I think the ‘neo-colonial’ symbolism in the post-offices relates to the mix of, on the one hand, a reference to practical construction constraints and possibilities of American colonial times (no large windows but many small glass rectangles in a wooden frame, ‘modern’ fireproof brick-structures) and the neo-classical symbolism on the other hand. Especially the face of the Blackshear Georgia postoffice reminds me of a simplified version of Jefferson’s University of Virginia design, which harked back at Rome’s Pantheon. Yes, the rotunda is absent, of course, but the windows and the pillars in the front seem to make a statement. The other two seem to have drawn their inspiration more from Boston-style colonial buildings (, with a little less prominent but still obvious neo-classical components.

    Luckily all of these observations are much helped by my lack of actual knowledge about art and architecture… Clearly I am not the expert here, but these are great images to look at and have an opinion on – as was probably one function of these public art-products.

    Nice blog, Sara!

  2. Sara Polak schreef:

    Hey Beerd!

    Thank you so much for this great reaction – you’re well on the way to becoming the main protagonist of my footnotes 😉 Although I obviously don’t mind reactions in Dutch (particularly jokes about indianen) I’ll also respond in English for the sake of international hospitability.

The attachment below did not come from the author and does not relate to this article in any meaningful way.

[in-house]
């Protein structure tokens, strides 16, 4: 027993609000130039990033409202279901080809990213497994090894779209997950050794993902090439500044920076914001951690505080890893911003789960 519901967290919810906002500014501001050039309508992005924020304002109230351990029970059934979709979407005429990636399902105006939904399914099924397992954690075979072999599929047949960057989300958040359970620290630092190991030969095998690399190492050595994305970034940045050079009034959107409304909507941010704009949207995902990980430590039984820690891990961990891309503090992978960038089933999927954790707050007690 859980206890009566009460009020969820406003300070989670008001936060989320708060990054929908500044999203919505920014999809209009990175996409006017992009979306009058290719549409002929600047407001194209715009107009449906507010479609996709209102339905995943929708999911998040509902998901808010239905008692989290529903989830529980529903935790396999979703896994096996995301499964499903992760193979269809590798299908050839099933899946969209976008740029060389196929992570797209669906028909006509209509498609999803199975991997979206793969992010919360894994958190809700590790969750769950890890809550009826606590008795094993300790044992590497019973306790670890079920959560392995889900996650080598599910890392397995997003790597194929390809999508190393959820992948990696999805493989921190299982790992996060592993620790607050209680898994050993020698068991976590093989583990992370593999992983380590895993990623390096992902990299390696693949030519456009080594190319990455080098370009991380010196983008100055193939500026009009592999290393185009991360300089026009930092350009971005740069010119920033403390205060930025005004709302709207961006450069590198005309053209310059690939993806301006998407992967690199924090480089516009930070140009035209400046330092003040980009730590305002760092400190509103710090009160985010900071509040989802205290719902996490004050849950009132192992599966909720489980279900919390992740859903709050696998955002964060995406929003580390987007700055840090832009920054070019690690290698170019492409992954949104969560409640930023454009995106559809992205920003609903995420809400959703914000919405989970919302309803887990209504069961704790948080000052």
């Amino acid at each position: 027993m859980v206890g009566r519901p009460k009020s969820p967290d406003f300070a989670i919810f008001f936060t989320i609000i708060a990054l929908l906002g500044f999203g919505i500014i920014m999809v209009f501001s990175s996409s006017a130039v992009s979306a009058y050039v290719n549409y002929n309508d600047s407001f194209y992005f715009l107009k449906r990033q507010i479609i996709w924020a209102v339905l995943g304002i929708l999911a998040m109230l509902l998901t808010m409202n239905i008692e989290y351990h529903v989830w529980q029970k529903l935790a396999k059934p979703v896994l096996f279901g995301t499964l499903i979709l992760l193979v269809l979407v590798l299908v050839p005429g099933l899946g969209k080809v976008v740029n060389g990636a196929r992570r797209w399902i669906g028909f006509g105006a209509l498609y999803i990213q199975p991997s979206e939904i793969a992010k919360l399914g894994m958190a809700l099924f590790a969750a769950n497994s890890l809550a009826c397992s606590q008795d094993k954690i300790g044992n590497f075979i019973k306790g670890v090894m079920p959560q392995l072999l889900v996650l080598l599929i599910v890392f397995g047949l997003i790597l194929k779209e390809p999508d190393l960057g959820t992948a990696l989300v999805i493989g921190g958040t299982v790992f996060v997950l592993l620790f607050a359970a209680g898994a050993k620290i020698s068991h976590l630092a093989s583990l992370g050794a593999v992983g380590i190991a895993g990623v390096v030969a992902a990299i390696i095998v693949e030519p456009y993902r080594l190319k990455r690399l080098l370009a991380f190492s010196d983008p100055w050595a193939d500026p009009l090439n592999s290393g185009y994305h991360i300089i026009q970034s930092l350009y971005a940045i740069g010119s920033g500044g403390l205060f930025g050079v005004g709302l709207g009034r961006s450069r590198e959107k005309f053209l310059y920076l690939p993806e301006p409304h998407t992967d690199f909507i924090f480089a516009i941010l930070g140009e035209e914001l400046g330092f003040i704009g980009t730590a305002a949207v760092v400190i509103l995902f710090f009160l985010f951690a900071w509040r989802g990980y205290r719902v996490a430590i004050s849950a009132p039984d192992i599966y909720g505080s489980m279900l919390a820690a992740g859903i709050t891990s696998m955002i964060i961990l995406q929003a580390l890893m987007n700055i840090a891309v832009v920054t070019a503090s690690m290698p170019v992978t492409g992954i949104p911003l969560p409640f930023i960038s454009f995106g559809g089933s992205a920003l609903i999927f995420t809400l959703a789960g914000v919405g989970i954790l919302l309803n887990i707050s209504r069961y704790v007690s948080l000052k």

You’re absolutely right that there are books about this, which I’ve borrowed and some of which I’ve read. Interestingly though, I can’t find much about the interpretation of American history in these (although Michael Kammen does discuss this issue to some extent in Mystic Chords of Memory, though I don’t really agree with his account). Part of the problem also is that I don’t know enough really about art/architecture history to find what I want to know in those books, like ‘what is neocolonial?’ and ‘why are buildings that to my untrained eye seem so different in style all called neocolonial?’ (both questions to which your answers are probably very much more useful than any in those texts!) Antoher issue is that I’m not really looking for readings of specific paintings, but rather for reading a few representative ones, and it’s hard to tell what is representative (& representative of what?), so as to give an impression of what New Deal post offices and murals typically looked like; and specifically, how they typically dealt with history.

    Having said all this, your points about machines, agricultural work as a family bonding activity and the idealization of the frontier all are really useful and inspiring! Thanks!

  3. Gerben Schooneveldt schreef:

    Hoi Sara,